When quarterback Tim Tebow was cut by the Philadelphia Eagles last week, head coach Chip Kelly recommended he try the CFL, and there seemed to be a possibility he might indeed do that. Despite the many discussions over the years of how Tebow's skills (and his lack of accuracy in particular) are spectacularly ill-suited to a three-down, passing-focused league, the Montreal Alouettes have kept him on their negotiation list (even with general manager Jim Popp saying he wasn't sure Tebow would succeed in the CFL), and Popp has said he was all set to sign Tebow last August, but Tebow turned him down to take a job as an ESPN analyst. That pattern has now repeated; as Matt Yoder of Awful Announcing writes, Tebow has opted to decline Kelly's advice in favour of returning to ESPN and the ESPN-owned SEC Network. Here's the statement from the SEC Network on Tebow's return:
Tim Tebow returns to ESPN this Saturday, Sept. 12, as an SEC Network college football analyst. Tebow resumes his role on the network's two-hour traveling pregame show, SEC Nation. The show is live from Nashville, on the Vanderbilt campus, beginning at 10 a.m. ET (9 a.m. CT) prior to the Georgia at Vanderbilt football game.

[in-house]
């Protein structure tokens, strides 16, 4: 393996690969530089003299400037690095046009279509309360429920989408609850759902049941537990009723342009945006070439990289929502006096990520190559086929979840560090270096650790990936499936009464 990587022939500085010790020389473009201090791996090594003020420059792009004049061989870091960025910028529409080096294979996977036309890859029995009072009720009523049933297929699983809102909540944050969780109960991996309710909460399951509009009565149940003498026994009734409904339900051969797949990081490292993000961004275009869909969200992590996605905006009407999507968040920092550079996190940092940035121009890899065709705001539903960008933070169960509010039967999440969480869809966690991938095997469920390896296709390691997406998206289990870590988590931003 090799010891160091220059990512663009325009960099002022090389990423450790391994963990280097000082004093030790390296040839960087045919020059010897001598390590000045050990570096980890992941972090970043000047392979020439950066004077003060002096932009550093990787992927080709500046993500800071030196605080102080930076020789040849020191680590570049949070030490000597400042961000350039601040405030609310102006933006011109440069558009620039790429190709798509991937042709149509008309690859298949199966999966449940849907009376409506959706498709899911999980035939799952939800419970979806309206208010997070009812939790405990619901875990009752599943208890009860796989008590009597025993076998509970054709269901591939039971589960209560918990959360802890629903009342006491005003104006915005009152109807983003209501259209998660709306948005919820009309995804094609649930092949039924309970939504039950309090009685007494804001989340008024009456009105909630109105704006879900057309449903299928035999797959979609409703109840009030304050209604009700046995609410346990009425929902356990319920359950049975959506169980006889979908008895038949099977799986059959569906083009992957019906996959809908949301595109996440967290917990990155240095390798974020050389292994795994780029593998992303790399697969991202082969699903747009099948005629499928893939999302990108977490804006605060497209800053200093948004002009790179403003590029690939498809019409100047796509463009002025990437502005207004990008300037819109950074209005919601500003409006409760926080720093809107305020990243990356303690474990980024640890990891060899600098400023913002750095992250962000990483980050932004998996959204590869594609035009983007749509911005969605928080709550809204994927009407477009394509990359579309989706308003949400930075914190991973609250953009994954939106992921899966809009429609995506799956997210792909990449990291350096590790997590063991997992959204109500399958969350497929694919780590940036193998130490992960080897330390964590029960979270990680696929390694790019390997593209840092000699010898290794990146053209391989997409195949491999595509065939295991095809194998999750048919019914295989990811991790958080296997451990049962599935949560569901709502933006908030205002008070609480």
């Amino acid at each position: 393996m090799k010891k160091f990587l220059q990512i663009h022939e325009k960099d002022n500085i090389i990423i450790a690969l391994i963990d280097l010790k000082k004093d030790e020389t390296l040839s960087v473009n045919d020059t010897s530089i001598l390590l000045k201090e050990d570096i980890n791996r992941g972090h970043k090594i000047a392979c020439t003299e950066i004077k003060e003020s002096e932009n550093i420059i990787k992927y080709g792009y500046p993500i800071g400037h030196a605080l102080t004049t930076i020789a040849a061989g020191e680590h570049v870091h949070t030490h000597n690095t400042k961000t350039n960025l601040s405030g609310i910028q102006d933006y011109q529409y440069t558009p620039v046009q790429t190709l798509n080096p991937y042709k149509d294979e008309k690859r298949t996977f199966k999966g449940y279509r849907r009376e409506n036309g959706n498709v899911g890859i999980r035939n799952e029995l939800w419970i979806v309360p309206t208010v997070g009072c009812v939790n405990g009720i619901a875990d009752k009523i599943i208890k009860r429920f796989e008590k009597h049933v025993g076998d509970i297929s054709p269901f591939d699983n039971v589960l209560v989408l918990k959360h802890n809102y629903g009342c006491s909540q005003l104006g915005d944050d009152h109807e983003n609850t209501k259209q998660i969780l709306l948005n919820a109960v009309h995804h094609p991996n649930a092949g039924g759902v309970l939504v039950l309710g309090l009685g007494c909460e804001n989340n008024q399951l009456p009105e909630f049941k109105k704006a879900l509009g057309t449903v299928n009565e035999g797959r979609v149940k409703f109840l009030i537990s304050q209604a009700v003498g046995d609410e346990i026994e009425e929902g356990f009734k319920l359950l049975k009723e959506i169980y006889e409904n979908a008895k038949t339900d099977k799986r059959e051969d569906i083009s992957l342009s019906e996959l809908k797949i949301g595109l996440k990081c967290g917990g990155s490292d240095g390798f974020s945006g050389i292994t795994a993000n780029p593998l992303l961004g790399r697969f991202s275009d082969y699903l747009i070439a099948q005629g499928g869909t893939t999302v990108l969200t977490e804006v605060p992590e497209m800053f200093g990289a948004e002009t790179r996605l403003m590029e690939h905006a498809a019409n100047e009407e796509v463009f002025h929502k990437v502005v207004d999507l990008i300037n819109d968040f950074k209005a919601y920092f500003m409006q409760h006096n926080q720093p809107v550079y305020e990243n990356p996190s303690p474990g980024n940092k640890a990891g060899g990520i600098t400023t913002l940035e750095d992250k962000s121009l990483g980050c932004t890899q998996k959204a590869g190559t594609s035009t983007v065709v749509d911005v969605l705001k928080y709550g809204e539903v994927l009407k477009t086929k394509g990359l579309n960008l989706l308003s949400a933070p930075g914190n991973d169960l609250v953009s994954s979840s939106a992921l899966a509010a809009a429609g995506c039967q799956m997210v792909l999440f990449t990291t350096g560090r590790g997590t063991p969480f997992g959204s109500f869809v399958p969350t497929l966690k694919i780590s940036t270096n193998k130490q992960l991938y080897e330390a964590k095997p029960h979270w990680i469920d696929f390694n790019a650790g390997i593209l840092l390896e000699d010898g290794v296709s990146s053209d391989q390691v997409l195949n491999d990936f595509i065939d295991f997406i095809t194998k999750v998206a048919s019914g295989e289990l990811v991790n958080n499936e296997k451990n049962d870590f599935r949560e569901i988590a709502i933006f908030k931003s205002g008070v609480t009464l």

"Tim quickly developed into an excellent analyst last year, and we were not shy about acknowledging his home at ESPN should he be available to return," said John Wildhack, ESPN Executive Vice President.
Tebow is far from the first player to opt for a broadcasting career over playing in the CFL, and he isn't even the first former University of Florida quarterback to do so (Jesse Palmer left the Montreal Alouettes for ESPN after the 2006 season, and has been there and at sister network ABC ever since). It makes plenty of sense for him to do so, too. Tebow's certainly not a guaranteed success in the CFL, and he might never even see the field in Montreal, especially coming in midseason when the Alouettes already have quarterbacks Rakeem Cato, Tanner Marsh and Brandon Bridge on the roster (plus currently-injured QBs Jonathan Crompton and Dan LeFevour) and he doesn't have the benefit of a training camp to try to adjust to the Canadian game. Meanwhile, he's shown a lot of potential as a broadcaster for both ESPN and ABC, and he could have a long future there (and is probably making more money than he would in the CFL, at least at first). Tebow didn't do that well in this NFL preseason, and this decision probably shows that he's hanging up his cleats for good, so we hopefully won't have to write about his chances in the CFL any further.